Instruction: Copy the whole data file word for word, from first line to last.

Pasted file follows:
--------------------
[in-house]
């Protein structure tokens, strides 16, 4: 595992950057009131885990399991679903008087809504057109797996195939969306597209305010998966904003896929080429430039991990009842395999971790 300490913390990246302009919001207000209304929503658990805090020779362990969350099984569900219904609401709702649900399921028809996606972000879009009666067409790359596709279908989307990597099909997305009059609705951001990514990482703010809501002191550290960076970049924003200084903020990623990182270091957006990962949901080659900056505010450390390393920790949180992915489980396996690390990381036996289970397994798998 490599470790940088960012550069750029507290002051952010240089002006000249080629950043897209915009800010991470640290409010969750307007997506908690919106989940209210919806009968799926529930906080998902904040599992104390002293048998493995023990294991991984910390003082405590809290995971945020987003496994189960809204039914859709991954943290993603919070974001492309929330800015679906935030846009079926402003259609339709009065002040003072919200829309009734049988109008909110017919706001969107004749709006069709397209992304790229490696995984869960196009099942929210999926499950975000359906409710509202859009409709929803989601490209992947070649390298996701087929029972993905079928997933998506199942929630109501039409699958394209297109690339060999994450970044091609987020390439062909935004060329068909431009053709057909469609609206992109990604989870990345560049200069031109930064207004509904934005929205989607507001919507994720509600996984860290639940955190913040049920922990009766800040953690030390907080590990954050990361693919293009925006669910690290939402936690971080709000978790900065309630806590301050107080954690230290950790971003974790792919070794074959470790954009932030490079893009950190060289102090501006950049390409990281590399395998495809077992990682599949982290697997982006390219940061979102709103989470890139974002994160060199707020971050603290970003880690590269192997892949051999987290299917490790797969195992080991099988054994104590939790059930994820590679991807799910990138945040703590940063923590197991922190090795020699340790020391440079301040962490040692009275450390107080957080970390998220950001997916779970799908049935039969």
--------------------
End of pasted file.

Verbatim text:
[in-house]
């Protein structure tokens, strides 16, 4: 595992950057009131885990399991679903008087809504057109797996195939969306597209305010998966904003896929080429430039991990009842395999971790 300490913390990246302009919001207000209304929503658990805090020779362990969350099984569900219904609401709702649900399921028809996606972000879009009666067409790359596709279908989307990597099909997305009059609705951001990514990482703010809501002191550290960076970049924003200084903020990623990182270091957006990962949901080659900056505010450390390393920790949180992915489980396996690390990381036996289970397994798998 490599470790940088960012550069750029507290002051952010240089002006000249080629950043897209915009800010991470640290409010969750307007997506908690919106989940209210919806009968799926529930906080998902904040599992104390002293048998493995023990294991991984910390003082405590809290995971945020987003496994189960809204039914859709991954943290993603919070974001492309929330800015679906935030846009079926402003259609339709009065002040003072919200829309009734049988109008909110017919706001969107004749709006069709397209992304790229490696995984869960196009099942929210999926499950975000359906409710509202859009409709929803989601490209992947070649390298996701087929029972993905079928997933998506199942929630109501039409699958394209297109690339060999994450970044091609987020390439062909935004060329068909431009053709057909469609609206992109990604989870990345560049200069031109930064207004509904934005929205989607507001919507994720509600996984860290639940955190913040049920922990009766800040953690030390907080590990954050990361693919293009925006669910690290939402936690971080709000978790900065309630806590301050107080954690230290950790971003974790792919070794074959470790954009932030490079893009950190060289102090501006950049390409990281590399395998495809077992990682599949982290697997982006390219940061979102709103989470890139974002994160060199707020971050603290970003880690590269192997892949051999987290299917490790797969195992080991099988054994104590939790059930994820590679991807799910990138945040703590940063923590197991922190090795020699340790020391440079301040962490040692009275450390107080957080970390998220950001997916779970799908049935039969």